In This Episode
- Alabama became the first state to criminalize the act of providing gender-affirming medical care to trans youth, last week. The bill makes it a felony to prescribe puberty blockers or hormones to trans kids under the age of 19. Kaitlin Welborn, a staff attorney at the American Civil Liberties Union of Alabama, joins us to discuss her organization’s work challenging the law.
- And in headlines: Florida Governor Ron DeSantis signed a bill that bans most abortions after 15 weeks, Ed Buck was sentenced to 30 years in prison, and an NFT of Twitter founder Jack Dorsey’s first tweet is being auctioned off by its owner.
- ACLU of Alabama – https://www.aclualabama.org/en
- Lambda Legal – https://www.lambdalegal.org/
- Magic City Acceptance Center – https://www.magiccityacceptancecenter.org/
- The Knights and Orchids Society – https://tkosociety.com/
Follow us on Instagram – https://www.instagram.com/whataday/
Gideon Resnick: It’s Friday, April 15th. I’m Gideon Resnick.
Tre’vell Anderson: And I’m Tre’vell Anderson, and this is What A Day, sending blessings to anyone celebrating Easter, Passover, Ramadan, and Coachella.
Gideon Resnick: Yes, they allow us to connect with our ancestors, who also saw frogs falling from the sky when Swedish House Mafia started performing.
Tre’vell Anderson: But they loved it, though. I don’t know if y’all is going to love it this time.
Gideon Resnick: On today’s show, Elon Musk makes a $43 billion bid to buy Twitter.
[clip of Elon Musk] You know, I could technically afford it.
[voice] I heard that. I heard that.
Gideon Resnick: Well, technically. But we’ll break down for you how that could even work later in the episode. Plus, both Florida and Kentucky enact restrictive abortion bans after 15 weeks of pregnancy.
Tre’vell Anderson: But first, we’re going to tell you more about a blow to trans rights that happened last week. Alabama became the first state to criminalize the act of providing gender-affirming medical care to trans youth after Governor Kay Ivey signed SB184 into law. The bill also called the Vulnerable Child Compassion and Protection Act—which, you know, is weird—makes it a felony to prescribe puberty blockers or hormones to trans kids under the age of 19, a crime that’s punishable by up to 10 years in prison. Not only could doctors be thrown in jail for providing trans kids with care they need, but trans kids themselves, along with their families, could be held criminally liable under this law as well.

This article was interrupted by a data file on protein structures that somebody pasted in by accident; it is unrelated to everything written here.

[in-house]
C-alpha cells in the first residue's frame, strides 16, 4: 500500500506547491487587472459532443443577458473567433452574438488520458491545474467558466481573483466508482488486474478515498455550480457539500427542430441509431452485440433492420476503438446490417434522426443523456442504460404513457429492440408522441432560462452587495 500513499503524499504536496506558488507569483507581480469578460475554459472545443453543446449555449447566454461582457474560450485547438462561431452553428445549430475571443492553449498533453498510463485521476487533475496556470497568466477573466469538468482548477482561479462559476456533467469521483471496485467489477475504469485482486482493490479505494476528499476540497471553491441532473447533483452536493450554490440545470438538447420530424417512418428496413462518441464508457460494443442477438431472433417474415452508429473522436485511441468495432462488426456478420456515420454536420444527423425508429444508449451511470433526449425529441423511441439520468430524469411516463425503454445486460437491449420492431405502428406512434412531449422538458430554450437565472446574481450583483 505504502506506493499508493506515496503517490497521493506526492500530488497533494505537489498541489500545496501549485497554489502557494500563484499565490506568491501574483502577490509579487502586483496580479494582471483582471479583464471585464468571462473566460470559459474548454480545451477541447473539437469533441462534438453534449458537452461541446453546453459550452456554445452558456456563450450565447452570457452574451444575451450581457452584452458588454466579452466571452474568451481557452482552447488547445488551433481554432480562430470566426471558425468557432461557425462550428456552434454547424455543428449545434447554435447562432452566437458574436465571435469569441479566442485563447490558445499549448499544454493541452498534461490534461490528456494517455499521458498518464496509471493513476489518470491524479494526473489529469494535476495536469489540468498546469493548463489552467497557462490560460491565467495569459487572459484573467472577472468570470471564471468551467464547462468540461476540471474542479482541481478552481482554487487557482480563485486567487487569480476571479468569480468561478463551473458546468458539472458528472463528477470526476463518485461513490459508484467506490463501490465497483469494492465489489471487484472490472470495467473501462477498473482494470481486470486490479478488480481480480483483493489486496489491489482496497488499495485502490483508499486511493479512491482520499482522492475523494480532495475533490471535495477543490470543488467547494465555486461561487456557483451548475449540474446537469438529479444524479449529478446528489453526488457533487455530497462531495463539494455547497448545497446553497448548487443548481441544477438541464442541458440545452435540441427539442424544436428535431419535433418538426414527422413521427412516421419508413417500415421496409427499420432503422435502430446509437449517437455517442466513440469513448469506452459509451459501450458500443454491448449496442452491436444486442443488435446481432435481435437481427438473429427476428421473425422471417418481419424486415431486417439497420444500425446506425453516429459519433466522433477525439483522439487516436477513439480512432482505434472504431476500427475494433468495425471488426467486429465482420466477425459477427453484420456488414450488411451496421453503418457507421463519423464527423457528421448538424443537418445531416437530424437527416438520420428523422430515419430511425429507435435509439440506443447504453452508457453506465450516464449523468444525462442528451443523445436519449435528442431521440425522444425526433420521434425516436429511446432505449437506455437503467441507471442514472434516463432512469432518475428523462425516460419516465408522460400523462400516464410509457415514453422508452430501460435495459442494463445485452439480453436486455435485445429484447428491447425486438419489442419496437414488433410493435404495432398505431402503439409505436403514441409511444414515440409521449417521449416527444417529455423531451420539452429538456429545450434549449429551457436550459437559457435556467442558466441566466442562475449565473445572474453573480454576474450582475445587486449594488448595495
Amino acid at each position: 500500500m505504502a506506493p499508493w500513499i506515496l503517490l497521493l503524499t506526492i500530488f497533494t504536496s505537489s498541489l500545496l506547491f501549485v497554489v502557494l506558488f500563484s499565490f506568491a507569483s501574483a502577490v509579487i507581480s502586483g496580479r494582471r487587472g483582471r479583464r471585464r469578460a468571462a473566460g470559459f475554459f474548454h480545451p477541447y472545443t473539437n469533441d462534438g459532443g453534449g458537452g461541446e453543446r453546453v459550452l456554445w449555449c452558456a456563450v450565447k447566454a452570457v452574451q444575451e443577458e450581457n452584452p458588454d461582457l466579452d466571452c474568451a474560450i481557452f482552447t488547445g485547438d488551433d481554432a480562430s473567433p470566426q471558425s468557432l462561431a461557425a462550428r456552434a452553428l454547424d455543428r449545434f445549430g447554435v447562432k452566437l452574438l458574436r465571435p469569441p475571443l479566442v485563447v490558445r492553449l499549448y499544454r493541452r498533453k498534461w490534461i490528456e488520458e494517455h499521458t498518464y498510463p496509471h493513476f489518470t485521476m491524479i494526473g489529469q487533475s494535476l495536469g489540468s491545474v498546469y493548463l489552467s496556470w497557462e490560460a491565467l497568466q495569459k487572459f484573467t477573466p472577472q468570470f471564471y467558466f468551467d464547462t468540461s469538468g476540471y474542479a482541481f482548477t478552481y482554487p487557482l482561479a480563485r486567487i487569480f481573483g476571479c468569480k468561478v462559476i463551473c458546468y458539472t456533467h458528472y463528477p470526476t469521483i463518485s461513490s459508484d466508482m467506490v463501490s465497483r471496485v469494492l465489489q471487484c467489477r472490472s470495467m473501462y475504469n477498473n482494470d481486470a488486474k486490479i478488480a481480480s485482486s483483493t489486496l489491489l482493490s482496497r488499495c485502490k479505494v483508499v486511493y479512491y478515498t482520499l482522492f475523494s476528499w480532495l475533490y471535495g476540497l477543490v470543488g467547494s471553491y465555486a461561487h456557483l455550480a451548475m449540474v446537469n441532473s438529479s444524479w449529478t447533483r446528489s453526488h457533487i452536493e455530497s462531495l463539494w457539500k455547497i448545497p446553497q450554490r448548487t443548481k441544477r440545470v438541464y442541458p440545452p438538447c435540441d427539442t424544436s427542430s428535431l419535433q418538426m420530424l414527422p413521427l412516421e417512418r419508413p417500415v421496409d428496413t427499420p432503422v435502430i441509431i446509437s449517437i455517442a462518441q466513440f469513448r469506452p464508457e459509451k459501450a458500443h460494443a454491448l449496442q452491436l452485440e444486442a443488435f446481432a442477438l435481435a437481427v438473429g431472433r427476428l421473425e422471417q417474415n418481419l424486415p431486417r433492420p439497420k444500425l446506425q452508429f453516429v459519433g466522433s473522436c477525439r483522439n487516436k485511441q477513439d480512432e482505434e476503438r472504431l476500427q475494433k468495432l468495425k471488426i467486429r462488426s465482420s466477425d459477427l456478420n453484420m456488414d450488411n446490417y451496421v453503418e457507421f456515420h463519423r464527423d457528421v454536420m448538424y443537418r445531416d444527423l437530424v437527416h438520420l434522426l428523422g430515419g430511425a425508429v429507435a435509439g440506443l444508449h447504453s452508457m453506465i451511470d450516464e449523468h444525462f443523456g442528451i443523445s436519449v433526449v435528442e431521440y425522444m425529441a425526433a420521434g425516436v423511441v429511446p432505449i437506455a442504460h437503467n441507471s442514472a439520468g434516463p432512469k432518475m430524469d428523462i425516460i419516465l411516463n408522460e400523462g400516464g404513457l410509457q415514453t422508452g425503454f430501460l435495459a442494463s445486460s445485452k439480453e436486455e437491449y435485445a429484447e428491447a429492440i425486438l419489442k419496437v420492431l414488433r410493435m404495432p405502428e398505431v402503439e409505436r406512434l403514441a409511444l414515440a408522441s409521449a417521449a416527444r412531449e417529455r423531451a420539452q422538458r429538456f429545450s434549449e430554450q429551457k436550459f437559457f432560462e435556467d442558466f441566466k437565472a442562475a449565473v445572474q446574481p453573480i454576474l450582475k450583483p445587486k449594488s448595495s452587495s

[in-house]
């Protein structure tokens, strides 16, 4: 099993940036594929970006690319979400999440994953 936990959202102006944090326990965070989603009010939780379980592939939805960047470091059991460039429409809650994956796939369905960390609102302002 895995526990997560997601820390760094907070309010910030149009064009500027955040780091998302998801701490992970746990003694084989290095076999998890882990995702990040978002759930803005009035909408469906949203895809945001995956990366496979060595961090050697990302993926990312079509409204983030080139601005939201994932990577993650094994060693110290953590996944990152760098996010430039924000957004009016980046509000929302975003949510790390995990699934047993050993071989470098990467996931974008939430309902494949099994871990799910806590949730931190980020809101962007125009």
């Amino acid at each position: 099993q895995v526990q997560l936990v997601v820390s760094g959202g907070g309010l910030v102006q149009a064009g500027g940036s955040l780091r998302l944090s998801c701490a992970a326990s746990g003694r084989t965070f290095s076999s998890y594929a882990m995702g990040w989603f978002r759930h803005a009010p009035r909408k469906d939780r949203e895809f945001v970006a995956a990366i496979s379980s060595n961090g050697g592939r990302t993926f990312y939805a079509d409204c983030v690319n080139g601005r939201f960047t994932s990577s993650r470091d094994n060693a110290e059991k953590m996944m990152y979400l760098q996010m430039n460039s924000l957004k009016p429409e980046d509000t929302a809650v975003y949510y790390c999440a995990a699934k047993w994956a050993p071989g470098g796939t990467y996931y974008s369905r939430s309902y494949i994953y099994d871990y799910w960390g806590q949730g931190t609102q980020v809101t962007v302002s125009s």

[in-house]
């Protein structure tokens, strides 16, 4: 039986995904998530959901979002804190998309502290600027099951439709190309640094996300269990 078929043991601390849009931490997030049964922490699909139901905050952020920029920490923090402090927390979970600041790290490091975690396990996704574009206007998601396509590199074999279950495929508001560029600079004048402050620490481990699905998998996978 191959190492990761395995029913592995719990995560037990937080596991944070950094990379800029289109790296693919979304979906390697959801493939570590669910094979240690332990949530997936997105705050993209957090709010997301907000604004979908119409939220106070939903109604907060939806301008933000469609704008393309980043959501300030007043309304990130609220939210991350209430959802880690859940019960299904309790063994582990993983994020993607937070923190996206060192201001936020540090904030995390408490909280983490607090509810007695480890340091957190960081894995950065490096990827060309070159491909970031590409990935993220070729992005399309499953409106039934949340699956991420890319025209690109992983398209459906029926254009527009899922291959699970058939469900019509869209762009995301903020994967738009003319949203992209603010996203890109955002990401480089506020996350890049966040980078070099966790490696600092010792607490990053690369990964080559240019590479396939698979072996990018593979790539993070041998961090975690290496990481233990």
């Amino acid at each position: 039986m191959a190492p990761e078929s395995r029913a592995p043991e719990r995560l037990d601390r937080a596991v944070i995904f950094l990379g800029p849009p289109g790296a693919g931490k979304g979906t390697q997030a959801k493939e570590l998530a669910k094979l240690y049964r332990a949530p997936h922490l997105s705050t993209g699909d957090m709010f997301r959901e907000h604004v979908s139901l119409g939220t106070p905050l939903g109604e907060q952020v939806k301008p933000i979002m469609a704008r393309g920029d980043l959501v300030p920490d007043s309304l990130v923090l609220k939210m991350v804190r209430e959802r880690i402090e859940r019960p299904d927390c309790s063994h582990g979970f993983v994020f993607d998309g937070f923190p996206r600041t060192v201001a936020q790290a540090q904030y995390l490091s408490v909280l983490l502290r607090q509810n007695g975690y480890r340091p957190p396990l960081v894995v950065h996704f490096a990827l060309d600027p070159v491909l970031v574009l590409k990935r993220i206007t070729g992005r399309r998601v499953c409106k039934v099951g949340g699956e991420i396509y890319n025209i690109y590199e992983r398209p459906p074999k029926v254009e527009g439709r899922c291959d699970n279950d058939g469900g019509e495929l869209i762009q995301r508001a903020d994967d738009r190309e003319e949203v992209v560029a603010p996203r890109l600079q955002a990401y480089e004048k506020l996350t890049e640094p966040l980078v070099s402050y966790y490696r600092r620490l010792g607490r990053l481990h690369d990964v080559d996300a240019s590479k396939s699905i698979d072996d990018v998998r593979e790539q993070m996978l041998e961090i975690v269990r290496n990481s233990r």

Gideon Resnick: Yeah, that part is the one that seems the wildest. The law is currently set to go into effect on May 8th. But on Monday, two physicians filed a lawsuit to block it. One of the plaintiffs, Dr. Morissa Ladinsky, said that Governor Ivey has quote, “undermined the health and well-being of Alabama children and put doctors like me in the horrifying position of choosing between ignoring the medical needs of our patients or risking being sent to prison.” And that same day to families with trans teenagers also sued the state. They are represented by a number of LGBTQ+ advocacy organizations, including the American Civil Liberties Union, or ACLU of Alabama.
Tre’vell Anderson: To learn more about the effort to challenge this law and what comes next, we have with us, Kaitlin Welborn. She is a staff attorney at the ACLU of Alabama, one of the advocacy groups representing these families. So, Kaitlin, what was your reaction to the state legislature passing the law to begin with?
Kaitlin Welborn: We have been fighting this law for three years. It first was introduced in the Alabama Legislature three sessions ago.
Gideon Resnick: Oh, wow.
Kaitlin Welborn: And we were told by House leadership that they were not particularly interested in passing this bill, that they had other priorities. So we thought, you know, OK, great, we have plenty of other things to fight in. But then it was put on the calendar the night before the last day of session. You know, we were quite upset about that because we were, you know, sort of holding our breath that we were going to make it through another session unscathed. And that really wasn’t the case.
Tre’vell Anderson: And is there concern about how this kind of extreme policy might spread to other states? Like we’ve seen other anti-trans bills, right, already passed in other states, but none that have this type of enforcement mechanism towards it. So is there any concern about that thing spreading as well?
Kaitlin Welborn: Of course. I mean, we don’t want anybody else getting ideas from the Alabama Legislature, but Alabama has been doing this for a really long time. You know, the 2019 abortion ban, they knew it was unconstitutional. they passed it. All of their abortion regulations have criminal penalties. Other states haven’t finished their legislative sessions yet. I hope that they don’t follow Alabama’s lead, but they seem to really like to outdo each other.
Tre’vell Anderson: Yes.
Gideon Resnick: Right. Can you walk us through a little bit of what the actual argument is that you’re going to be making against the law?